The Great War, Memory and Ritual: Commemoration in the City and East London, 1916-1939

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Royal Historical Society/Boydell Press, 2002 - History - 259 pages
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The modern idea that the Great War was regarded as a futile waste of life by British society in the disillusioned 1920s and 1930s is here called into question by Mark Connelly. Through a detailed local study of a district containing a wide variety of religious, economic and social variations, he shows how both the survivors and the bereaved came to terms with the losses and implications of the Great War. His study illustrates the ways in which communities as diverse as the Irish Catholics of Wapping, the Jews of Stepney and the Presbyterian ex-patriate Scots of Ilford, thanks to the actions of the local agents of authority and influence - clergymen, rabbis, councillors, teachers and employers - shaped the memory of their dead and created a very definite history of the war. Close focus on the planning of, fund-raising for, and erection of war memorials expands to a wider examination of how those memorials became a focus for a continuing need to remember, particularly each year on Armistice Day. Dr MARK CONNELLY is Reuters Lecturer in Media History, University of Kent.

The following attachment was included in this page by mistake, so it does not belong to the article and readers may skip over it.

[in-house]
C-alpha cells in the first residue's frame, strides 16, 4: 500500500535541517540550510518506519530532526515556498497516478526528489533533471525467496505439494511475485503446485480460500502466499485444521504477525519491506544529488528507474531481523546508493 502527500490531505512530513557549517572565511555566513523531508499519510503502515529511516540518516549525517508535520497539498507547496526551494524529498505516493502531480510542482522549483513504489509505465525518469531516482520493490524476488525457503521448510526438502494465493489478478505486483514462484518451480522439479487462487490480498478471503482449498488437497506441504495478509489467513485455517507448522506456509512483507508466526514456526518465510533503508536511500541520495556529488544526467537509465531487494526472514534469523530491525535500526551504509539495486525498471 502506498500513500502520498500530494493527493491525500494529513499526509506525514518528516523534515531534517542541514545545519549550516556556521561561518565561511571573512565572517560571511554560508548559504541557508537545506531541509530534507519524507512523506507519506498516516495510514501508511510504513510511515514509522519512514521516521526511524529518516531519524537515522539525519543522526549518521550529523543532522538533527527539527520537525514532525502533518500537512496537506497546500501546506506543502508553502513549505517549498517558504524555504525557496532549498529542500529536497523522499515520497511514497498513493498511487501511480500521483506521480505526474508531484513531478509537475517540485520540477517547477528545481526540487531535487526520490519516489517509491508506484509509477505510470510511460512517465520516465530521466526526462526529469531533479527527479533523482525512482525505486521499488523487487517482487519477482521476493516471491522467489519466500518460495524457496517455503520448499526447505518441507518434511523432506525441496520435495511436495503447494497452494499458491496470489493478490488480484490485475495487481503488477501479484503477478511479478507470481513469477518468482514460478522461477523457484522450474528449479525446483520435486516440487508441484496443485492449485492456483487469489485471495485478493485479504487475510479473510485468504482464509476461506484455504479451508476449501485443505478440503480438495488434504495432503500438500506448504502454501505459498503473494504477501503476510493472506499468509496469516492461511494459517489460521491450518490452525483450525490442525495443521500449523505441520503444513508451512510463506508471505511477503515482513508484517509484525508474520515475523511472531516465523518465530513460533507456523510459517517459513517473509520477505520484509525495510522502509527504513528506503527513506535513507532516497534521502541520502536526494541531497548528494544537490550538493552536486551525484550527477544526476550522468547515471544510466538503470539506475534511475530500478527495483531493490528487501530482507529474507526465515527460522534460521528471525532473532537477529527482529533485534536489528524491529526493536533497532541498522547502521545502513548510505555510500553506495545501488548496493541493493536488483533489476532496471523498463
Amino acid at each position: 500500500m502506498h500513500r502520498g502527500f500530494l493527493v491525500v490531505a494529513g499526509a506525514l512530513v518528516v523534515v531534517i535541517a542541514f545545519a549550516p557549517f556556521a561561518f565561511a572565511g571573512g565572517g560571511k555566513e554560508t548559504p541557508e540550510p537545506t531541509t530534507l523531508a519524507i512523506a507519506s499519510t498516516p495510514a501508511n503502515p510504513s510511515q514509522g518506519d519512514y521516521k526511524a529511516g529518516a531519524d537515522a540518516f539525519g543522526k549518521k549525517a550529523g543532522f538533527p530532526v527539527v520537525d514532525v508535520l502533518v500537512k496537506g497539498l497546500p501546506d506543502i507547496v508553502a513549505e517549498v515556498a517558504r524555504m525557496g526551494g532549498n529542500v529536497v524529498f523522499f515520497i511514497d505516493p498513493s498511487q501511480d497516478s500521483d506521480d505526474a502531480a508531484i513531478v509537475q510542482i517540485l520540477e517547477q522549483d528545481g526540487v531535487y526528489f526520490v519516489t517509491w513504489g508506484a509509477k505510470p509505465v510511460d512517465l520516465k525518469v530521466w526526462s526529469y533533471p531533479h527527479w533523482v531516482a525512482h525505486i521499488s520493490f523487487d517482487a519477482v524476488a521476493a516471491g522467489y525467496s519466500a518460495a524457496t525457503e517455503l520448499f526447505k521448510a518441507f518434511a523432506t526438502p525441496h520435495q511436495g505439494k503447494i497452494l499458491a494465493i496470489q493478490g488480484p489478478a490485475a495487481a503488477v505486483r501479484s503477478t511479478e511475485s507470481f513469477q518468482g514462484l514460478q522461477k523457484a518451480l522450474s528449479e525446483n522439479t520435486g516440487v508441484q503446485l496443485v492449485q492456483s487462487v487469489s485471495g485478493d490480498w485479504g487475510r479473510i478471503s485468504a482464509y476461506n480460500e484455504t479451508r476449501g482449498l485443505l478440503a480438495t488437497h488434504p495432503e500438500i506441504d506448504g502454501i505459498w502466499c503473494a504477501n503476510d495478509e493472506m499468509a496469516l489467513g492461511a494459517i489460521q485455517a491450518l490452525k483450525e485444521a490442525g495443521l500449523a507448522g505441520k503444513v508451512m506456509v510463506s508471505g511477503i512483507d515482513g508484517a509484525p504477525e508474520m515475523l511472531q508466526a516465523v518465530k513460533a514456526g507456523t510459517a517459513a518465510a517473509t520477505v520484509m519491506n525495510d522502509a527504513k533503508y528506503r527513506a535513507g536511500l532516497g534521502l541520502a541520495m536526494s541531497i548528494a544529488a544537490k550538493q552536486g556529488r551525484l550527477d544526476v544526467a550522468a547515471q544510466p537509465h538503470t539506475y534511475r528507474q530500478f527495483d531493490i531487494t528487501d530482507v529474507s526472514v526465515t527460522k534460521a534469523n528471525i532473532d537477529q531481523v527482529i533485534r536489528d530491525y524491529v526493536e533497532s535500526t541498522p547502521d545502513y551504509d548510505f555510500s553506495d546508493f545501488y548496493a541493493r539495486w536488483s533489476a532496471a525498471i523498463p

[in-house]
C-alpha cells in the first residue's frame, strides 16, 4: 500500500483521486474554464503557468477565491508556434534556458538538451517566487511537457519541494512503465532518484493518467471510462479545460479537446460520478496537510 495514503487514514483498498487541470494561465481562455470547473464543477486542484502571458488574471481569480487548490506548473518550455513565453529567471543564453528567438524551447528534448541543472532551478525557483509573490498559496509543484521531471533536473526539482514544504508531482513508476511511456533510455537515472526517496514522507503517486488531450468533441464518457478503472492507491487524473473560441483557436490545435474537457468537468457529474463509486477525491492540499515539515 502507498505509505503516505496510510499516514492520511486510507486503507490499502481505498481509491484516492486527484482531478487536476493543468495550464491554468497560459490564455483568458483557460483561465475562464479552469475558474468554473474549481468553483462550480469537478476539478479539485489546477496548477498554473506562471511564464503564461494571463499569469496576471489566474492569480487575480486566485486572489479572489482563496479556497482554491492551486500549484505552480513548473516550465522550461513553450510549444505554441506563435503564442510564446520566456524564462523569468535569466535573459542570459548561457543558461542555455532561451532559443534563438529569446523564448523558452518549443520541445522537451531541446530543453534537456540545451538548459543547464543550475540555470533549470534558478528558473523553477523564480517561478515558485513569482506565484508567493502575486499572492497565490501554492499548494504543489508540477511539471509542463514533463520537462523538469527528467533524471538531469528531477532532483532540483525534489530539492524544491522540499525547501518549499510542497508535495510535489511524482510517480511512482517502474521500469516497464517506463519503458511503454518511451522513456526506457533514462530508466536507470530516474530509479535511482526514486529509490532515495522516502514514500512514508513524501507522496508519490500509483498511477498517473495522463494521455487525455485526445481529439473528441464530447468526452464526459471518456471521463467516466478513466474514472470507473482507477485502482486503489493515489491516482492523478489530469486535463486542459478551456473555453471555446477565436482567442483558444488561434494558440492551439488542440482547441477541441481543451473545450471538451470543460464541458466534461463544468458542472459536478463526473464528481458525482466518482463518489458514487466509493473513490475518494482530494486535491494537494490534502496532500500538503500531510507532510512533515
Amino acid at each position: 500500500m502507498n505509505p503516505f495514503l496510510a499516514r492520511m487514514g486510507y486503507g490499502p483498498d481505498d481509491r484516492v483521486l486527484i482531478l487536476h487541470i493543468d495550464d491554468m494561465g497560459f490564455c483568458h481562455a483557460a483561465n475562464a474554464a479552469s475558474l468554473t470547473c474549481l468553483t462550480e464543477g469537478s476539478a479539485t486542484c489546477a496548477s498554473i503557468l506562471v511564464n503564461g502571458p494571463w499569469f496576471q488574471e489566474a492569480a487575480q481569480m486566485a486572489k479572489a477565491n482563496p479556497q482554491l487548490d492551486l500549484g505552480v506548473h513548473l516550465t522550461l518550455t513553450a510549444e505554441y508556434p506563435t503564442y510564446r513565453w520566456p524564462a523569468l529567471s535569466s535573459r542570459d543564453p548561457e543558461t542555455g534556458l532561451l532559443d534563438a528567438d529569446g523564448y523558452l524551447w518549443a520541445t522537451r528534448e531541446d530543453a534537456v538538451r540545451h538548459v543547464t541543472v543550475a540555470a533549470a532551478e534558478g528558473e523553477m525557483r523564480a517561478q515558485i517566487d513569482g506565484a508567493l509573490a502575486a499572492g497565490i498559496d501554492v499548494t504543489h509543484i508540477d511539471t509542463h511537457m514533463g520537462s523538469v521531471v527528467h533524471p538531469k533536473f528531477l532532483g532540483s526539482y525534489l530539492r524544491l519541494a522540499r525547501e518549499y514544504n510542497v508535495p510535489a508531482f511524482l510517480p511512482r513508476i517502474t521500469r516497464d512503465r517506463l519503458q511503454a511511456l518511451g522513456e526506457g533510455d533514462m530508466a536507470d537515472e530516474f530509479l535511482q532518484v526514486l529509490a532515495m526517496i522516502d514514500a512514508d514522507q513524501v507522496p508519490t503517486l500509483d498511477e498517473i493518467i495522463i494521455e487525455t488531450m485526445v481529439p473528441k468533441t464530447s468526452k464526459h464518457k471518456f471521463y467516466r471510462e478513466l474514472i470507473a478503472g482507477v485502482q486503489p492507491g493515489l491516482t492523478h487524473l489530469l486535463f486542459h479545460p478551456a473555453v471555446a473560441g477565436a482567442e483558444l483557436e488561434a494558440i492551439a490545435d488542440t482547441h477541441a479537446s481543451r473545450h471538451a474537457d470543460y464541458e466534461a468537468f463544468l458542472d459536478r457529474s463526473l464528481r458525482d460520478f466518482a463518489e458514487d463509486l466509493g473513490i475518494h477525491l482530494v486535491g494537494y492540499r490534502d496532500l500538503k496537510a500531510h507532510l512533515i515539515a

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About the author (2002)

Professor of Modern British Military History, University of Kent

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